Dear Mr. Young:
I suppose it should come as no surprise that the fervor to remove statues that is sweeping the country has not spared Texas A&M University. After all, we live in turbulent times—and even though the vast majority of us would just as soon live in peace and accord our fellow Americans the same courtesy, the forces pushing for radical change are not content to simply leave us be. Instead, we are all being made to ally ourselves on one side of the cultural divide or the other, where keeping your opinion to yourself is to be accused of taking part in some great injustice. Perhaps that’s just as well. As Edmund Burke once remarked, “The only thing necessary for the triumph of evil is for good men to do nothing.” And doing nothing, it seems, is no longer even an option.
Which brings me to the controversy over the statue of Lawrence Sullivan Ross which stands upon the grounds of the Texas A&M campus. I regard the word controversy here with some disbelief and more than a little anger, as it should be self-evident that a figure so pivotal to the development of our beloved university and the guidance of the state of Texas itself to prominence should be deserving of such an honor.
Alas, that distinction is now being called into question by those who, lacking any perspective on history and possessing little interest in discovering any, wish to strip Ross of his honor for the crime of not observing the cultural mores of today. I don’t need to debate the immorality of the Confederacy for which Ross once served as a soldier, any more than I need to debate the selfless and monumental contributions he made during his subsequent career and life; suffice it to say, he truly lived as a man in full, and his work left the country a much better place than when he found it.
To deprive future generations of Aggies from learning of those accomplishments by erasing them from history would not only do a disservice to Ross’s memory, it would also rob those generations of learning from his example. And made no mistake—this act of removing a statue is a brazen attempt to demolish the past, leaving only a void into which the self-proclaimed defenders of social justice will pour their approved notions of what our history really means, against which they will broker no dissent.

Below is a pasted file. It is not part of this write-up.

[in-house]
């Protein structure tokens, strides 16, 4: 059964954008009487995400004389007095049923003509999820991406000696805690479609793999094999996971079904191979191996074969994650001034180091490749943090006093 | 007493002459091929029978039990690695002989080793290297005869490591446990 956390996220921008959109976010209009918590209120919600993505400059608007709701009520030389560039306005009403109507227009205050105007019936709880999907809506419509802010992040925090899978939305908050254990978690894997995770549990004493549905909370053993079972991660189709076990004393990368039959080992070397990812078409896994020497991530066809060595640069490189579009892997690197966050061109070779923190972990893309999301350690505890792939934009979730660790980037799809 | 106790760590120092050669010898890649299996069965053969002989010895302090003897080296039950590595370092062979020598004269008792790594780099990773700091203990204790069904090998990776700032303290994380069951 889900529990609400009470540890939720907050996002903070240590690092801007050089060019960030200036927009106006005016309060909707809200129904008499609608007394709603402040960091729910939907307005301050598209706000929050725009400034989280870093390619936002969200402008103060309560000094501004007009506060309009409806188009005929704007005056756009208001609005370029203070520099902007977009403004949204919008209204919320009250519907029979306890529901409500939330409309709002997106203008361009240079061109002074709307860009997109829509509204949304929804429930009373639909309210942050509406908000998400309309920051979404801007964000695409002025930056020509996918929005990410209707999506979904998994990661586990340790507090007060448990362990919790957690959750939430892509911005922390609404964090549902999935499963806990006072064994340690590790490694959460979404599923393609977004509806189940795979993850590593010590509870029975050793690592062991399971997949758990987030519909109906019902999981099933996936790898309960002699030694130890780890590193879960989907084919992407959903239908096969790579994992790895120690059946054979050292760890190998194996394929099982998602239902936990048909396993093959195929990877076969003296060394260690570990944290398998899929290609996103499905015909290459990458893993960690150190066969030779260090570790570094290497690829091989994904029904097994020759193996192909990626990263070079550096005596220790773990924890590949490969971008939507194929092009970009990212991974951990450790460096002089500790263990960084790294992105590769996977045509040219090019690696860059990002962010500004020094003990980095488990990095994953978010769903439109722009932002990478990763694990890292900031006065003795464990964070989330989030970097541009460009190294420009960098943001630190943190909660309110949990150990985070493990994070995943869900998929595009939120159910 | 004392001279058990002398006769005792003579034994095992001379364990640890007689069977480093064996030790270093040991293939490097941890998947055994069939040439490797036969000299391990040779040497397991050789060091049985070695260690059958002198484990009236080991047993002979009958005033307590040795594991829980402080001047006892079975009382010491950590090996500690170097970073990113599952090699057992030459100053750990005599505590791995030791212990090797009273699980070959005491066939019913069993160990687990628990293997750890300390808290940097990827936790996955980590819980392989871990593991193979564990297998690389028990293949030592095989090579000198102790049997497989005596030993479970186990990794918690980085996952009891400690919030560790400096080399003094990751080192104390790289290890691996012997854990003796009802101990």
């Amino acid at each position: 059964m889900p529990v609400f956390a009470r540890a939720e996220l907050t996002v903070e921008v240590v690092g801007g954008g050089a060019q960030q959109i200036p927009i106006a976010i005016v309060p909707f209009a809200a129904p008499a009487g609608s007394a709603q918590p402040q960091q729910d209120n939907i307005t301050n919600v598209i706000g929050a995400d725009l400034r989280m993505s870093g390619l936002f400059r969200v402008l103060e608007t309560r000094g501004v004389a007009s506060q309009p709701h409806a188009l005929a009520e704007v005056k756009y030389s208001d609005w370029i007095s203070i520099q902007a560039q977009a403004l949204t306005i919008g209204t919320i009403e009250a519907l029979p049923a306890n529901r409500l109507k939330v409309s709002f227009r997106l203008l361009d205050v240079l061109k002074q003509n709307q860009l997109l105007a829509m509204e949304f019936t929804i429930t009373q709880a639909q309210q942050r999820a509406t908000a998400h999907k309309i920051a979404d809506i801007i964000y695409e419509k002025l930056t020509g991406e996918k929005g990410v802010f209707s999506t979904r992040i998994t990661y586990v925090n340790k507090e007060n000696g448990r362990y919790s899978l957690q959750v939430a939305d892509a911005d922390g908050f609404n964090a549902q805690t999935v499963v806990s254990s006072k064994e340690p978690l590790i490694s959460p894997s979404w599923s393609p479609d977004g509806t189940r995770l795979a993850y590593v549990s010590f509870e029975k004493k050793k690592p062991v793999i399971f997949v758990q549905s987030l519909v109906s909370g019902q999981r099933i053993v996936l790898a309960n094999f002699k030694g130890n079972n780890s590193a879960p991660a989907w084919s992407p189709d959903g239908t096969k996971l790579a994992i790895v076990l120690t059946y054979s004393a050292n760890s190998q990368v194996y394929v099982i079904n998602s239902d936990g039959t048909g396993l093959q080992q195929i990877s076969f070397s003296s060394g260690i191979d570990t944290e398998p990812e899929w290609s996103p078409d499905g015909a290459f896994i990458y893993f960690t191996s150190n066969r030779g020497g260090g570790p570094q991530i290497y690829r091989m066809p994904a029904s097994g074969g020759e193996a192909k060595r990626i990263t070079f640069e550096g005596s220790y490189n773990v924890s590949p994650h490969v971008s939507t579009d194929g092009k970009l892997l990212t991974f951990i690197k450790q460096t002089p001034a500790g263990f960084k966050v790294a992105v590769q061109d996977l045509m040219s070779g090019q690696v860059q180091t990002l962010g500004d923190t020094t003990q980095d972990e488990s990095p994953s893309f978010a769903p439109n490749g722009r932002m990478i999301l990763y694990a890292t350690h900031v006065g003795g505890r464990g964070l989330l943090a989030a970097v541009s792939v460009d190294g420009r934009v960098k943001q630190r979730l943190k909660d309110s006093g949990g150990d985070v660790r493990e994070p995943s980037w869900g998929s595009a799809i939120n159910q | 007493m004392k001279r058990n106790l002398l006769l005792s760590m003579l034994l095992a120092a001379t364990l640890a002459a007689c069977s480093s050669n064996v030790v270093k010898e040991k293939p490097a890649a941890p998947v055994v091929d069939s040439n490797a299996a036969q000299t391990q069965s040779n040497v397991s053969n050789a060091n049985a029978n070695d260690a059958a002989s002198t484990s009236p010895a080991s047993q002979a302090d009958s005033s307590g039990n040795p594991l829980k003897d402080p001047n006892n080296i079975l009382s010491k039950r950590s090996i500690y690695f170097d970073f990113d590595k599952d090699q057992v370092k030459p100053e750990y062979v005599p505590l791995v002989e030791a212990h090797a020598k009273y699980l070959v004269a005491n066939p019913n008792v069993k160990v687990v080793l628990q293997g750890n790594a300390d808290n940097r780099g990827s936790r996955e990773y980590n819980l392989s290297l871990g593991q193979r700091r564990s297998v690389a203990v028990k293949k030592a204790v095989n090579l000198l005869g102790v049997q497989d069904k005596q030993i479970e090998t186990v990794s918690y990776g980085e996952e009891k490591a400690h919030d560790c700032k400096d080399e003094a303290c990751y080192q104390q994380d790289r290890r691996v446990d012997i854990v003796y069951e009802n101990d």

If Texas A&M allows this to happen, you can rest assured it will not stop with Ross. What will happen when another Aggie icon is discovered to have had problematic views, as viewed through the perpetually aggrieved prism of today’s social justice warriors? Will the university start to rename buildings? Will it take down portraits and remove all mention of those people from conversation, like some dirty secret? Is Texas A&M prepared to remove a Medal of Honor from the Memorial Student Center if some unsavory details of its recipient are “surfaced” by an activist looking to take a scalp? These are serious questions that need to be considered, because if the university continues down this path, it will be confronted by them—and sooner than you might think.
As a freshman, I quickly came to know Texas A&M as more than a place to learn. It’s also an institution committed to tradition, derived from a pride in its history and heritage—values which have made the university unique among all others, and allowed students and alumni to share in its greatness. To abandon those traditions by abandoning our history to the passions of the moment would not only be shortsighted, it would effectively destroy what it means to be an Aggie. It would hollow us out from within—for even if all the buildings remain standing, everything we stand for would be lost.
I urge you not to let this happen on your watch.
Marc D. Giller
Class of 1990
Photo source: TAMU Traditions
Lawrence Sullivan Ross was a pivotal figure who almost single-handedly saved Texas A&M University, in addition to leading the way on founding Prairie View A&M University, a historically black college, and serving as governor of the state of Texas. There is now an effort to remove his statue from the Texas A&M campus, because Ross served as a solider in the Confederate army. This is a letter I wrote to Michael Young, president of the university, as an alum concerned about the erasing of our school’s history.
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